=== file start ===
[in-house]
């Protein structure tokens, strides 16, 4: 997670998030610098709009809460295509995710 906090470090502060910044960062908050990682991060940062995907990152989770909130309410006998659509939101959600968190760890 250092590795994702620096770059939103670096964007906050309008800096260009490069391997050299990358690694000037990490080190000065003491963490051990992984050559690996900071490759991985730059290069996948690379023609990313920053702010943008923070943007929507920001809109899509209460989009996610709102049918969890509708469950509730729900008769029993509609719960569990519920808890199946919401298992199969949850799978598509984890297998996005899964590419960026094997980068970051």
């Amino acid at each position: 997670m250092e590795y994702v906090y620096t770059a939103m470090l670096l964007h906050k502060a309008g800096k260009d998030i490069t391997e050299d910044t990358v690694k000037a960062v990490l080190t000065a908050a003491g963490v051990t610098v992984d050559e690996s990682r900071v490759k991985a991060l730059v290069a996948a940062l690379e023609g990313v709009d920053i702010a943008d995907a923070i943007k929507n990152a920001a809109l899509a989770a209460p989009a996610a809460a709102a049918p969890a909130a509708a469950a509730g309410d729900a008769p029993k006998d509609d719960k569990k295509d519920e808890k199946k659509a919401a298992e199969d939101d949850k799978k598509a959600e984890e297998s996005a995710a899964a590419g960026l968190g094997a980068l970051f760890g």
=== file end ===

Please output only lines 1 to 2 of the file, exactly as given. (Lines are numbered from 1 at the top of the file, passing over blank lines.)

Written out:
[in-house]
């Protein structure tokens, strides 16, 4: 997670998030610098709009809460295509995710 906090470090502060910044960062908050990682991060940062995907990152989770909130309410006998659509939101959600968190760890 250092590795994702620096770059939103670096964007906050309008800096260009490069391997050299990358690694000037990490080190000065003491963490051990992984050559690996900071490759991985730059290069996948690379023609990313920053702010943008923070943007929507920001809109899509209460989009996610709102049918969890509708469950509730729900008769029993509609719960569990519920808890199946919401298992199969949850799978598509984890297998996005899964590419960026094997980068970051």